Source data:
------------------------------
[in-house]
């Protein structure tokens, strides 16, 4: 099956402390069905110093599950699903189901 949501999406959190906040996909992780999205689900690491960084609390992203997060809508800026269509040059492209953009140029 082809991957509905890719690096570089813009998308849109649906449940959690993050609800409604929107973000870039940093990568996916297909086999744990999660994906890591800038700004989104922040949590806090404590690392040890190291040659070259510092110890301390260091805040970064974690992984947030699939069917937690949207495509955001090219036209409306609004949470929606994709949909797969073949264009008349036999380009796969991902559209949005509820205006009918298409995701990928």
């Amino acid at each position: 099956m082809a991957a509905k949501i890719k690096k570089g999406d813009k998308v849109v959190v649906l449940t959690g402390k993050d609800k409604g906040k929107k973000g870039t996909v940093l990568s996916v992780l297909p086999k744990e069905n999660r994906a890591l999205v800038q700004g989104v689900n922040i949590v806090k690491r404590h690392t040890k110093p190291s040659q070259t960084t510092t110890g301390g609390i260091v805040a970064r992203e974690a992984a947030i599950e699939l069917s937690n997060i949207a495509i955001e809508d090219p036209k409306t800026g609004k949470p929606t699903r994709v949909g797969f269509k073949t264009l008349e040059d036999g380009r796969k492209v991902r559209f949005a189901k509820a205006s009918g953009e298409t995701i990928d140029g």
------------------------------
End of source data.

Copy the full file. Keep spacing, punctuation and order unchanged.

[in-house]
């Protein structure tokens, strides 16, 4: 099956402390069905110093599950699903189901 949501999406959190906040996909992780999205689900690491960084609390992203997060809508800026269509040059492209953009140029 082809991957509905890719690096570089813009998308849109649906449940959690993050609800409604929107973000870039940093990568996916297909086999744990999660994906890591800038700004989104922040949590806090404590690392040890190291040659070259510092110890301390260091805040970064974690992984947030699939069917937690949207495509955001090219036209409306609004949470929606994709949909797969073949264009008349036999380009796969991902559209949005509820205006009918298409995701990928």
């Amino acid at each position: 099956m082809a991957a509905k949501i890719k690096k570089g999406d813009k998308v849109v959190v649906l449940t959690g402390k993050d609800k409604g906040k929107k973000g870039t996909v940093l990568s996916v992780l297909p086999k744990e069905n999660r994906a890591l999205v800038q700004g989104v689900n922040i949590v806090k690491r404590h690392t040890k110093p190291s040659q070259t960084t510092t110890g301390g609390i260091v805040a970064r992203e974690a992984a947030i599950e699939l069917s937690n997060i949207a495509i955001e809508d090219p036209k409306t800026g609004k949470p929606t699903r994709v949909g797969f269509k073949t264009l008349e040059d036999g380009r796969k492209v991902r559209f949005a189901k509820a205006s009918g953009e298409t995701i990928d140029g």